This essay appeared on my Facebook wall this morning. Historically-informed and tightly argued, I would have considered it worth sharing widely–even if it wasn’t written by my son Nathan.
Ireland and Palestine: A Historical Comparison
In an election characterized by racism, incitement, and the triumph of the Far Right, one of the few bright spots was the victory by the Joint List. The raising of the electoral threshold, designed to drive the Arab parties out of the Knesset, instead resulted in their unprecedented unity and a healthy electoral victory. Still, now that the heady success of Election Day has come and gone, many have begun to question the Joint List’s credentials. Israel is an apartheid nation; with the Palestinian population either living under direct military rule in the Occupied Territories or as second-class citizens within the Green Line itself. How then, many have wondered, can the Joint List hope to fight for its constituents when it is itself a part of the oppressive process? By serving in an organ of the Israel government, does it not legitimate or normalize the current situation? Even among those who did not oppose participation in the electoral process, many questioned whether the Joint List could have any real impact beyond the symbolic. These are valid concerns that should not be dismissed out of hand. It has been less than a year since the election, and it remains possible that the Joint List will fade away to irrelevance. However, there is another option.
During the late 19th and early 20th centuries, the struggle for Irish autonomy at last began to bear fruit. Slowly but surely, the various aspects of the British colonial administration were peeled back and destroyed, culminating at last in the formation of the Irish Free state in 1922. Today, most people remember the bitter fighting and bloodshed that it took to reach that victory; from the so-called ‘Land War’ of the 1870s—1890s, to the ill-fated Easter Rising of 1916, to the Irish War of Independence in the early 1920s. Throughout this period Irishmen and women fought and died for their beliefs and in the hope they could bring an end to the Imperial domination of their island. But at the same time, another, equally important struggle was being fought on behalf of Ireland, fought not in the streets and fields of the Emerald Isle, but by Irish parliamentarians in the halls of Westminster Palace.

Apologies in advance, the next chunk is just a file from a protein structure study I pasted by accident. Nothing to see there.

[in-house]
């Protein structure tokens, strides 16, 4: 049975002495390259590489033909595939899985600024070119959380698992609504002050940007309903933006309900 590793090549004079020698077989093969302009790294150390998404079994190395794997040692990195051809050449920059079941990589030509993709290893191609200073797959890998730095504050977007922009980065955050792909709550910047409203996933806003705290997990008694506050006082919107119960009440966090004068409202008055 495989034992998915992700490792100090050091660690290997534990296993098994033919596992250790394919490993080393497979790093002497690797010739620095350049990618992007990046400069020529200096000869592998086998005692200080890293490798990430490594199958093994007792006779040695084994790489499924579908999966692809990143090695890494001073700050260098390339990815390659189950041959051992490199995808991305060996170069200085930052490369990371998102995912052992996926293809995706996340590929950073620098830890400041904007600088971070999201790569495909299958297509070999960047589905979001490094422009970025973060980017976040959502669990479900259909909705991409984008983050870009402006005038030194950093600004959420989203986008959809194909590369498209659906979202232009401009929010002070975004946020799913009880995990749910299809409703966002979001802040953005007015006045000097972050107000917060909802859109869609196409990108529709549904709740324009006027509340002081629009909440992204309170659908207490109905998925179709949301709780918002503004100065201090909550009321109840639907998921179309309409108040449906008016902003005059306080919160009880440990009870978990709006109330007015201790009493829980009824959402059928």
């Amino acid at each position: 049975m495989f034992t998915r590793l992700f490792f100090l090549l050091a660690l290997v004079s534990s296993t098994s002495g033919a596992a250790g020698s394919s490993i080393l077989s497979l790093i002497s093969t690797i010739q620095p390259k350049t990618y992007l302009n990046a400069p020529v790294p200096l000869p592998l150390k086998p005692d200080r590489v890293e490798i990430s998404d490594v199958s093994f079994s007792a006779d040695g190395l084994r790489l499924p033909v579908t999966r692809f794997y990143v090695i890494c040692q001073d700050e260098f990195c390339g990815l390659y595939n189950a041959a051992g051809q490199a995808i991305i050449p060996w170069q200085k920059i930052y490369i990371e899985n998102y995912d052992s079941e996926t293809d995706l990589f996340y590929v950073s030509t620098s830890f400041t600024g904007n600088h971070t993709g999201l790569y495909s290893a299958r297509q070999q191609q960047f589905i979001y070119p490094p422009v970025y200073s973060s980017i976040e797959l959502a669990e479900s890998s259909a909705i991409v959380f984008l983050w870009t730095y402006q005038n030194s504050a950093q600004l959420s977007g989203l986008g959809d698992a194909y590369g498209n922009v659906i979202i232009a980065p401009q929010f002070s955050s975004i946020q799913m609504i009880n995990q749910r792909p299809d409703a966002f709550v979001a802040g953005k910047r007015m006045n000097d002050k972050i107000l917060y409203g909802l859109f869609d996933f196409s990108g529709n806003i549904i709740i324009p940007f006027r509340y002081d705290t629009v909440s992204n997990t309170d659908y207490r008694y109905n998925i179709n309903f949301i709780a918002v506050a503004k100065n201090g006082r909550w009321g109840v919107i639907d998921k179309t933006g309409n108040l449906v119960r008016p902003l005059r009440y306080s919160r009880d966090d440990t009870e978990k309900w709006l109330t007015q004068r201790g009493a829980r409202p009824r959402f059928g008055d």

In 1882, a man named Charles Stewart Parnell founded the Irish Parliamentary Party as the official voice of Ireland in the British Parliament, replacing the loose alliance of Irish nationalists who had preceded him. From that moment, until its dissolution in 1922, the IPP would be at the forefront of the battle for reform in Ireland. Today, many question whether Ayman Odeh and his compatriots can successfully combat the occupation while serving in one of the institutions that enforces it. Over a century ago, Parnell provided this was possible. From the very heart of the British Empire, the representatives of Ireland steadily pushed forward a series of bills drastically improving the situation in their homeland. The 1889 Local Government Act, which gave the Irish people control over their local administration for the first time, the Land Purchase Acts of 1903 and 1909, which granted tenant farmers the right and ability to purchase their lands, and finally, the long-awaited Home Rule Act of 1914, which would have granted self-government to Ireland, if it hadn’t been for the interruption of the First World War.